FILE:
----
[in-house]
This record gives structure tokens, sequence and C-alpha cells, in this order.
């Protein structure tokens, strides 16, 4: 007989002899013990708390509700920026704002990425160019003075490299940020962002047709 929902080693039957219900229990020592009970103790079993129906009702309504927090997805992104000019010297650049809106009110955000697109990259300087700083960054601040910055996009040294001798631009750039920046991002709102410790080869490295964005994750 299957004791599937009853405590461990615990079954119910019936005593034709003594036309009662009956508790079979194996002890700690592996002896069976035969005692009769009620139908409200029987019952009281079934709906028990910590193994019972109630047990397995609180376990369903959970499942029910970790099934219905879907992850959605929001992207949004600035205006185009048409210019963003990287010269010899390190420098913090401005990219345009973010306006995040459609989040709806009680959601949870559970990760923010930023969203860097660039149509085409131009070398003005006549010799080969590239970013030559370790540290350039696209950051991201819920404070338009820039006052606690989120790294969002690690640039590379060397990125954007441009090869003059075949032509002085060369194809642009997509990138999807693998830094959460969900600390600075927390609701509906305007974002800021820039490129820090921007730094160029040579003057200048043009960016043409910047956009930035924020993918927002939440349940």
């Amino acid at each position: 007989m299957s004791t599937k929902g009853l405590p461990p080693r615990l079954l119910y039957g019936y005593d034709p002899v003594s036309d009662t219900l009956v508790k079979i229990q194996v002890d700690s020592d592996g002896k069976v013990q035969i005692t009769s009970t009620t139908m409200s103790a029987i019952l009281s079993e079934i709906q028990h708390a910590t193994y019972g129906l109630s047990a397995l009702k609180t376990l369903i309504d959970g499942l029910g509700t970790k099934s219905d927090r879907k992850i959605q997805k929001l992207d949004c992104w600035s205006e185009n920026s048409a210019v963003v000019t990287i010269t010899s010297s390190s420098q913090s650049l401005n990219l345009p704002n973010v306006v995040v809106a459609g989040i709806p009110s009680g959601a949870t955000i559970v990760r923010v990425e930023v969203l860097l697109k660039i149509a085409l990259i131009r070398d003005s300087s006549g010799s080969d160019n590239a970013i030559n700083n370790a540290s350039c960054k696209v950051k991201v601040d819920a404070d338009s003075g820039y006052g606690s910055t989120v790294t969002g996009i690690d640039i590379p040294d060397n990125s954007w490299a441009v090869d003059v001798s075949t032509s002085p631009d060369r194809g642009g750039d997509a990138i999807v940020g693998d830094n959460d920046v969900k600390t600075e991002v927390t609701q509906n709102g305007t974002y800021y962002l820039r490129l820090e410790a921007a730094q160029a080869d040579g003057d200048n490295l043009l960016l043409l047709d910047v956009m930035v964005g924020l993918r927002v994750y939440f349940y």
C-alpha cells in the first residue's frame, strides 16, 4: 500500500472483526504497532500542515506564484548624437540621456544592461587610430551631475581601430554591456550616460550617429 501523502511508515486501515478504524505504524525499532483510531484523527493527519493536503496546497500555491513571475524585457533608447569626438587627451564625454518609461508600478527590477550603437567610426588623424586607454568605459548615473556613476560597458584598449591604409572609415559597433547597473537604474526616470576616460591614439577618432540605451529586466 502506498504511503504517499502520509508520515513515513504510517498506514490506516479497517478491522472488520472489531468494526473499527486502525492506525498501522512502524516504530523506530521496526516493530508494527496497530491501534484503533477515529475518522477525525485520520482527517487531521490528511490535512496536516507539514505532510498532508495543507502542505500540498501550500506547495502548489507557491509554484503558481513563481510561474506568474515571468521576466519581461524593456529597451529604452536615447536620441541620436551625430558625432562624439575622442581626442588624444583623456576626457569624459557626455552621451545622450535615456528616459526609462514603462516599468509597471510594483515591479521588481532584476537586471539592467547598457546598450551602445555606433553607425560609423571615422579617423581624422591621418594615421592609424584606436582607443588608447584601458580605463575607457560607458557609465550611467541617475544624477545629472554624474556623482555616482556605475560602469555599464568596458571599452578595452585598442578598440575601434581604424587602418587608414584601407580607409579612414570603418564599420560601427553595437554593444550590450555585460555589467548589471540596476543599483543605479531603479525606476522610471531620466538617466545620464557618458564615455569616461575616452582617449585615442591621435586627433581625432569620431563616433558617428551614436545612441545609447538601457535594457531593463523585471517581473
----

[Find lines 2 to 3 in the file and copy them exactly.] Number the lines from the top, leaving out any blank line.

This record gives structure tokens, sequence and C-alpha cells, in this order.
């Protein structure tokens, strides 16, 4: 007989002899013990708390509700920026704002990425160019003075490299940020962002047709 929902080693039957219900229990020592009970103790079993129906009702309504927090997805992104000019010297650049809106009110955000697109990259300087700083960054601040910055996009040294001798631009750039920046991002709102410790080869490295964005994750 299957004791599937009853405590461990615990079954119910019936005593034709003594036309009662009956508790079979194996002890700690592996002896069976035969005692009769009620139908409200029987019952009281079934709906028990910590193994019972109630047990397995609180376990369903959970499942029910970790099934219905879907992850959605929001992207949004600035205006185009048409210019963003990287010269010899390190420098913090401005990219345009973010306006995040459609989040709806009680959601949870559970990760923010930023969203860097660039149509085409131009070398003005006549010799080969590239970013030559370790540290350039696209950051991201819920404070338009820039006052606690989120790294969002690690640039590379060397990125954007441009090869003059075949032509002085060369194809642009997509990138999807693998830094959460969900600390600075927390609701509906305007974002800021820039490129820090921007730094160029040579003057200048043009960016043409910047956009930035924020993918927002939440349940």